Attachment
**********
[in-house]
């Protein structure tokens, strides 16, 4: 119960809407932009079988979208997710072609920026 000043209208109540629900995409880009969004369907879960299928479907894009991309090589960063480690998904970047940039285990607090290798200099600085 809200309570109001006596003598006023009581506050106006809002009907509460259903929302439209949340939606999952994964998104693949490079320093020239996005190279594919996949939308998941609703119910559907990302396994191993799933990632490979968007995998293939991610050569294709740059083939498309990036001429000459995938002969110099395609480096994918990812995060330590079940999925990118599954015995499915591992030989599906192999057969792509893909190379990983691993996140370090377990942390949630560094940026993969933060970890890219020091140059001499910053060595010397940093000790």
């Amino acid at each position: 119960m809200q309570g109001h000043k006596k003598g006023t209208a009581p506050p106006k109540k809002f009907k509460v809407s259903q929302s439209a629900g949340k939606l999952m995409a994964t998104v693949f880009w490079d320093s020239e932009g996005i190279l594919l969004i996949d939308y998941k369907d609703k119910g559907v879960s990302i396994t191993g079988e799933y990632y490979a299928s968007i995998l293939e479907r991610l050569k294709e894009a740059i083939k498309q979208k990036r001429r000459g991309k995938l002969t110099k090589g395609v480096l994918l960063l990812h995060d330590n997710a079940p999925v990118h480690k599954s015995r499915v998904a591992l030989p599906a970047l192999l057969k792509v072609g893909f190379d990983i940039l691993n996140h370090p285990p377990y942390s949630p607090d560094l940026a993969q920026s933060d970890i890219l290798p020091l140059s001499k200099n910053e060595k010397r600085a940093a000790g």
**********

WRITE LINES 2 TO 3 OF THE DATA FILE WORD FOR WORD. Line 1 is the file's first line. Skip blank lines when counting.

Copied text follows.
């Protein structure tokens, strides 16, 4: 119960809407932009079988979208997710072609920026 000043209208109540629900995409880009969004369907879960299928479907894009991309090589960063480690998904970047940039285990607090290798200099600085 809200309570109001006596003598006023009581506050106006809002009907509460259903929302439209949340939606999952994964998104693949490079320093020239996005190279594919996949939308998941609703119910559907990302396994191993799933990632490979968007995998293939991610050569294709740059083939498309990036001429000459995938002969110099395609480096994918990812995060330590079940999925990118599954015995499915591992030989599906192999057969792509893909190379990983691993996140370090377990942390949630560094940026993969933060970890890219020091140059001499910053060595010397940093000790």
């Amino acid at each position: 119960m809200q309570g109001h000043k006596k003598g006023t209208a009581p506050p106006k109540k809002f009907k509460v809407s259903q929302s439209a629900g949340k939606l999952m995409a994964t998104v693949f880009w490079d320093s020239e932009g996005i190279l594919l969004i996949d939308y998941k369907d609703k119910g559907v879960s990302i396994t191993g079988e799933y990632y490979a299928s968007i995998l293939e479907r991610l050569k294709e894009a740059i083939k498309q979208k990036r001429r000459g991309k995938l002969t110099k090589g395609v480096l994918l960063l990812h995060d330590n997710a079940p999925v990118h480690k599954s015995r499915v998904a591992l030989p599906a970047l192999l057969k792509v072609g893909f190379d990983i940039l691993n996140h370090p285990p377990y942390s949630p607090d560094l940026a993969q920026s933060d970890i890219l290798p020091l140059s001499k200099n910053e060595k010397r600085a940093a000790g």